BREAKFAST DEALS: Rio writedown

Rio Tinto decides to sit on its aluminium assets, while Etihad eyes off Branson's stake in Australia.

It was apparent when Rio Tinto announced its Pacific Aluminium plans that it wasn’t trying to offload these assets in a seller’s market. China simply has too much domestic power and aluminium is too costly compared to the iron ore model of 'dig it up and ship it east'. Now Tom Albanese and Guy Elliott have acknowledged this is not a great time to be going to market with these assets. Elsewhere, Etihad Airways says it wants Sir Richard Branson’s stake in Virgin Australia. Whether the billionaire will give it away when it’s making such inroads on Qantas remains to be seen. Meanwhile, Telstra mightn’t have shed enough light on its capital management plan to please some investors but it has stuck with its AFL agreement for the meantime. And finally, Robert Millner could be having a chuckle at the expense of Perpetual and Commonwealth Bank is reportedly thinking about going hybrid.

Rio Tinto, Pacific Aluminium

The big wigs at Rio Tinto have acknowledged that it’s not a good time to be selling aluminium assets. Last year Rio decided to spin off 13 assets across Australia, New Zealand, the UK and the US, to be either offloaded via a trade sale, floated onto the Australian Securities Exchange or distributed in specie to shareholders. But after taking an $US8.9 billion writedown on its aluminium unit, Rio is not so sure it should be selling something that no one really wants.

Chief executive officer Tom Albanese and chief financial officer Guy Elliott have both foregone their bonuses for this year thanks to the writedown. The latter was unwilling to break down the profit figures for Pacific Aluminium in a conference call late yesterday, giving some indication of just how unattractive the assets might be to the market at the moment. Best to sit on them and wait for at least some of the pressures currently hurting the aluminium sector – global supply surplus, labour costs and high Australian dollar – to ease.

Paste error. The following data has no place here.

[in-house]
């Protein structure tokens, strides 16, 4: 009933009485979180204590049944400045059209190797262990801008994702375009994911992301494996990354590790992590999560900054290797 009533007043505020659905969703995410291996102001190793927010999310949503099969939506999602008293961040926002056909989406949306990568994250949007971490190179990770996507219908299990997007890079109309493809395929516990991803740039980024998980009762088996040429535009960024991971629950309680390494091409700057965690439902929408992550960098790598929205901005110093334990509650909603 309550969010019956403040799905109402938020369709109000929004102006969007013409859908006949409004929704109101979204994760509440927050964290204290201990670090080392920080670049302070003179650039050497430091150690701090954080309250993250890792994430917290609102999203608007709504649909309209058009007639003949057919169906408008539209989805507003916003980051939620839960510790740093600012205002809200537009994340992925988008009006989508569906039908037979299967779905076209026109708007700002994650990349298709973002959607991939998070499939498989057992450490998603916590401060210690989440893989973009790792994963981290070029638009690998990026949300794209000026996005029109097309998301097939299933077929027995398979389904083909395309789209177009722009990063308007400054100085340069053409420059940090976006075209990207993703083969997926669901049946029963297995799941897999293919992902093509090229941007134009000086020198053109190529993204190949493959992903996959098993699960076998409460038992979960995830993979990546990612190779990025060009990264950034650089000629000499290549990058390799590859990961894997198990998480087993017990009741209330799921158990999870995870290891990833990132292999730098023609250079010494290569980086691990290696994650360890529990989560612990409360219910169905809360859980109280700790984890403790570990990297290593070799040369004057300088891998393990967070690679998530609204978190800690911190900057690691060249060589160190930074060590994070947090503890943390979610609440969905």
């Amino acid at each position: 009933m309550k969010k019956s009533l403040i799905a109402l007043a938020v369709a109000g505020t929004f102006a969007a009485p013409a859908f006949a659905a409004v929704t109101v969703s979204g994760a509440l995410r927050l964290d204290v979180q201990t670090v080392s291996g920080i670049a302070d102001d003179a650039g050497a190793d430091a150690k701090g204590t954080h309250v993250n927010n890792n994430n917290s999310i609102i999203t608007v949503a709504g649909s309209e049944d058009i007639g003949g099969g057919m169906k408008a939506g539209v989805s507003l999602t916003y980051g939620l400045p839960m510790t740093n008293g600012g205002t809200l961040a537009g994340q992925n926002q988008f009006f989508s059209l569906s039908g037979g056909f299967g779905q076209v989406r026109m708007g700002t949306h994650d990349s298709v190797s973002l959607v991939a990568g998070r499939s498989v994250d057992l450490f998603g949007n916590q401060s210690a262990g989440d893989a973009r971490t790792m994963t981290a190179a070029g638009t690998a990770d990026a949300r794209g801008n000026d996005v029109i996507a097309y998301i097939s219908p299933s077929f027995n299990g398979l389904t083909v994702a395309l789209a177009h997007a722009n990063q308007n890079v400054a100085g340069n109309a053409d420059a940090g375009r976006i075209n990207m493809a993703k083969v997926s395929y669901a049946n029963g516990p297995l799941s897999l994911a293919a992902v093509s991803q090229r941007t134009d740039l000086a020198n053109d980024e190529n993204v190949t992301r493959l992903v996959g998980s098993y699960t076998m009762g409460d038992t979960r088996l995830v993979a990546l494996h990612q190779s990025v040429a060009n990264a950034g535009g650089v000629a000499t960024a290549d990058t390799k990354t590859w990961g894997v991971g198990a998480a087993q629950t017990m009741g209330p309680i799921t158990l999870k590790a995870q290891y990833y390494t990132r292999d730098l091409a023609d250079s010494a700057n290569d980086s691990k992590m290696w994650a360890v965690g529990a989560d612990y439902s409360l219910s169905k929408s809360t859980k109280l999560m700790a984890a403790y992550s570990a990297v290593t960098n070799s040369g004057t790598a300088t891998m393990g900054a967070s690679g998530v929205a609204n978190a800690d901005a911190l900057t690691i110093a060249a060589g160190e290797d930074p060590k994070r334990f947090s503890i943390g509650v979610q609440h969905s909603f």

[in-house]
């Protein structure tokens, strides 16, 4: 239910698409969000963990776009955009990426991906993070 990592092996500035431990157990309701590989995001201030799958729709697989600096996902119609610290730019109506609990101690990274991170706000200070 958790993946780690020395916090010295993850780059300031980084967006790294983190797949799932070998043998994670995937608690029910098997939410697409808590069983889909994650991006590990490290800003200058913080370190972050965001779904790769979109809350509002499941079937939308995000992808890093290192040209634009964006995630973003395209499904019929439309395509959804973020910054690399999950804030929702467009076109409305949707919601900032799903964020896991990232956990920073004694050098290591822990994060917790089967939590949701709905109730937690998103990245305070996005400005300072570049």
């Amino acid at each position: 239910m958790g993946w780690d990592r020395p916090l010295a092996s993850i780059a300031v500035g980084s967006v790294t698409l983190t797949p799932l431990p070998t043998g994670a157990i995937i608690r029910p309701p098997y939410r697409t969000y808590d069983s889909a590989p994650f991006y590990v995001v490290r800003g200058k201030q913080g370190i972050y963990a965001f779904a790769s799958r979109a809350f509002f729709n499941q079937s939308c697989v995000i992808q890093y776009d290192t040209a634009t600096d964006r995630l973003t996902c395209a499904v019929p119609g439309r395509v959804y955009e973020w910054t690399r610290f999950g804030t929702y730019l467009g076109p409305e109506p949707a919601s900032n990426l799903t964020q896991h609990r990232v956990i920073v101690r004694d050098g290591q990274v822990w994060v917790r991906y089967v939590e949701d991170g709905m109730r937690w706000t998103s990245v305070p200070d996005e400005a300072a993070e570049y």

BHP Billiton

Rio’s arch rival BHP Billiton might be willing to join the miner on the list of aluminium sellers, at least according to Deutsche Bank. Analysts from the investment bank think BHP could consider selling around $US10 billion ($9.3 billion) in smelters and mines from its aluminium, nickel and coal portfolios to help pay for its growth plans. Indeed, chief executive Marius Kloppers said last year that the company would consider such a move and has already begun the process of exiting the diamond and mineral sand businesses.

Virgin Australia, Richard Branson, Etihad Airways

Etihad Airways hasn’t had much luck with its idea of grabbing a big stake in alliance partner Virgin Australia because of the company’s local foreign ownership limits. Sir Richard Branson’s Virgin Group maintains a 26 per cent share of the company set up with the billionaire’s iconic business name. It appears Etihad has found a way around the problem – it wants Branson’s stake.

Speaking at the company’s results presentation in Abu Dhabi, chief executive James Hogan says Branson’s company is well aware that if stock in Virgin Australia becomes available Etihad will jump on it. The question is whether Branson would be willing to part with it. Virgin shares are down 10 per cent over the last 12 months, which is actually pretty good. By contrast rival Qantas Airways is 35 per cent lower than it was a year ago.

Telstra, AFL